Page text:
The train top duel made particular points through their framing and cinematographic timing to the dialogue to use the pendant as a point of leverage in order to get her to admit that she wasn’t “human” or wasn’t allowed to feel these emotions that we’ve seen her grown to feel in the last few episodes. This could imply two different points of view, both of which seemed like perfectly valid viewpoints as I watched this scene.
The first interpretation being that the pendant represents Gilbert and how Violet is still tied to him in many ways, using the idea that his possible existence still drives her forward into discovering new aspects of herself and living the life that he wanted her to live after his death. The second being that the pendant is more of a metaphor for the emotional roller coaster she’s been through the entire series, along with her past and history being battered and thrown around like the pendant itself in this scene, struggling to survive in the midst of all the war.
While both interpretations are very good in their own right, and also how the visual aspects also work out being two equally plausible metaphors (props to the director/writer on that one) is impressive, although the first interpretation can still undermine the character development in some ways in showing that Violet still needs Gilbert’s existence to develop while the second interpretation isn’t nearly as inventive as it appears to be.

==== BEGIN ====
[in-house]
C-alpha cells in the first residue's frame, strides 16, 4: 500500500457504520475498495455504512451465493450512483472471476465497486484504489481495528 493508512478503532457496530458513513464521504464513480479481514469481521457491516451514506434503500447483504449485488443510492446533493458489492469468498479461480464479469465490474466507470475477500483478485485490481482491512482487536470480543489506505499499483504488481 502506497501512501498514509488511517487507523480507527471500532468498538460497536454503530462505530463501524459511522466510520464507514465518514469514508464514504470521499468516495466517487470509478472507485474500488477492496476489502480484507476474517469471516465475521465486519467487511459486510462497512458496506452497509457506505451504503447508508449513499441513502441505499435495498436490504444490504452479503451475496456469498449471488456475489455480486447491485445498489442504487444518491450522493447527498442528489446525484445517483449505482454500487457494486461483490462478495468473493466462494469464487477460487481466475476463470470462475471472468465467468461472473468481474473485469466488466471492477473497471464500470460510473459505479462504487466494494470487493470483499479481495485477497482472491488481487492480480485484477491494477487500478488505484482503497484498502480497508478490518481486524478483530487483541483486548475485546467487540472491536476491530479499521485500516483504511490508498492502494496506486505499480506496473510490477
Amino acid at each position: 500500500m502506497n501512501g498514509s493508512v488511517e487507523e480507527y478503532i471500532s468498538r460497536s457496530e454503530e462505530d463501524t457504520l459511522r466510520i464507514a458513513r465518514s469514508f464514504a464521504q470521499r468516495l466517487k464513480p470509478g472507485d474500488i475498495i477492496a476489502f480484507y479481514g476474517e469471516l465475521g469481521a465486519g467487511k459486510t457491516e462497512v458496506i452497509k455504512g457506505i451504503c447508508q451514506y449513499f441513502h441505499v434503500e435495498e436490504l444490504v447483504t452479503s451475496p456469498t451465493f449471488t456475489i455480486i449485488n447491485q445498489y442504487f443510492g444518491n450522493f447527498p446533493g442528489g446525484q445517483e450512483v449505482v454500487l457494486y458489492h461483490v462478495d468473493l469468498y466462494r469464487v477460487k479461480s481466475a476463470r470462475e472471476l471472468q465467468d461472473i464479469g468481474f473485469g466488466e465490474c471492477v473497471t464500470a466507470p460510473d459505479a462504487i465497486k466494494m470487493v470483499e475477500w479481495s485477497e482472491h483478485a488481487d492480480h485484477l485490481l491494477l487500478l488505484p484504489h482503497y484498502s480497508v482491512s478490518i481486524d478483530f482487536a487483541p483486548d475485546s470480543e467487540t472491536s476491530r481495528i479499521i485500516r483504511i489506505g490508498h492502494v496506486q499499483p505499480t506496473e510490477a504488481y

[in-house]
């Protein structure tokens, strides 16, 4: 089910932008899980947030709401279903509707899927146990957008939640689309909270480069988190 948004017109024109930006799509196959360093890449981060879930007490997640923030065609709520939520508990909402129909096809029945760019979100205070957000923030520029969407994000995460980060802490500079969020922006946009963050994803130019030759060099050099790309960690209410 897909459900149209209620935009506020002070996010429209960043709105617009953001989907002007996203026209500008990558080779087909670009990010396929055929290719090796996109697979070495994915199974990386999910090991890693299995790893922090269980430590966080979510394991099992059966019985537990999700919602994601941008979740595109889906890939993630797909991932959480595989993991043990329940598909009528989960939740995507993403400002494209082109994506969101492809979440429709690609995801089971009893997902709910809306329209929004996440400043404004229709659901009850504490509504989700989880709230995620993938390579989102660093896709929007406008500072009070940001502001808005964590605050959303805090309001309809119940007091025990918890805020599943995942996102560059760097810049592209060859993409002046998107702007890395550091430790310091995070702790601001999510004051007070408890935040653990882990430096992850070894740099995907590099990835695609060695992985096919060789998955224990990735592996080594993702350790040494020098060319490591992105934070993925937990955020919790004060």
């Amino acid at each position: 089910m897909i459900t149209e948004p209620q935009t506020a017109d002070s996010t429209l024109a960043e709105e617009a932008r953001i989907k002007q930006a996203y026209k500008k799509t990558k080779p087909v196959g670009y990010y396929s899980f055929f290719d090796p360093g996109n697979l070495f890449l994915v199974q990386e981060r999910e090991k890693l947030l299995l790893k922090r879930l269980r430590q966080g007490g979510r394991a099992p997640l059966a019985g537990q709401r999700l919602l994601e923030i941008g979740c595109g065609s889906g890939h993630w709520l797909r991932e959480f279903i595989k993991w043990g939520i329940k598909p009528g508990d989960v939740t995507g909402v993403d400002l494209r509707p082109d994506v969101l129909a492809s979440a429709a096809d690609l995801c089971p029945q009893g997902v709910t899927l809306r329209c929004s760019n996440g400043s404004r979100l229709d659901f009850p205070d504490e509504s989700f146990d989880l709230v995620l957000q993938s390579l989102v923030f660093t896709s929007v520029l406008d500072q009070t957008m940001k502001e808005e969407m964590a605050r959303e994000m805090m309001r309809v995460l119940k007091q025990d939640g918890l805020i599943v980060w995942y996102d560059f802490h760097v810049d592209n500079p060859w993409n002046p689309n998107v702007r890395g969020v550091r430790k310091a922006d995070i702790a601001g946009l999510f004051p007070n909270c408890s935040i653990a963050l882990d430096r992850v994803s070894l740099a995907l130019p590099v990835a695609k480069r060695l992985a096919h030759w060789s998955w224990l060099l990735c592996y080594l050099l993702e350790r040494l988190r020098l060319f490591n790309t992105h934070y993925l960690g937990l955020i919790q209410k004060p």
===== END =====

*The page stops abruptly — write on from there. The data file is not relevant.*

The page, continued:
It’s definitely clear that episode 12 is one of Violet Evergarden’s more creative and artistic episodes, but still has yet something to be desired compared to the rest of the series. It’s not a deal-breaker in terms of the show’s quality level or anything, as it’s still very well-produced and is still at the top of the Winter 2018 season’s charts in terms of that, but there’s still aspects that are lacking the polish needed in order to make the series a stand-out above other KyoAni works. Episode 13 will be the determining factor for me if the series will stay at its current level or pushes itself to the top above the rest.
2 thoughts on “Violet Evergarden 11 + 12 — An Outburst of Feelings”
I just finished the show, and i definitely agree that its at its best when its doing episodic storytelling. The way that Violet slowly learns how to be human while seeing these strangers lives play out feels really natural and meaningful. The way the series uses this war torn society to reflect Violet’s own scars, and how she and those around her must overcome their wounds is really well conveyed.
Anyways, nice post!
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Thank you, and I absolutely agree! This series is super strong in its episodic format and its overall thematic character story. I’m so happy that’s its available for everyone to see now because it really is such an amazing show.
I’m also glad that others are getting just as much out of it as I am, so thanks for sharing your thoughts!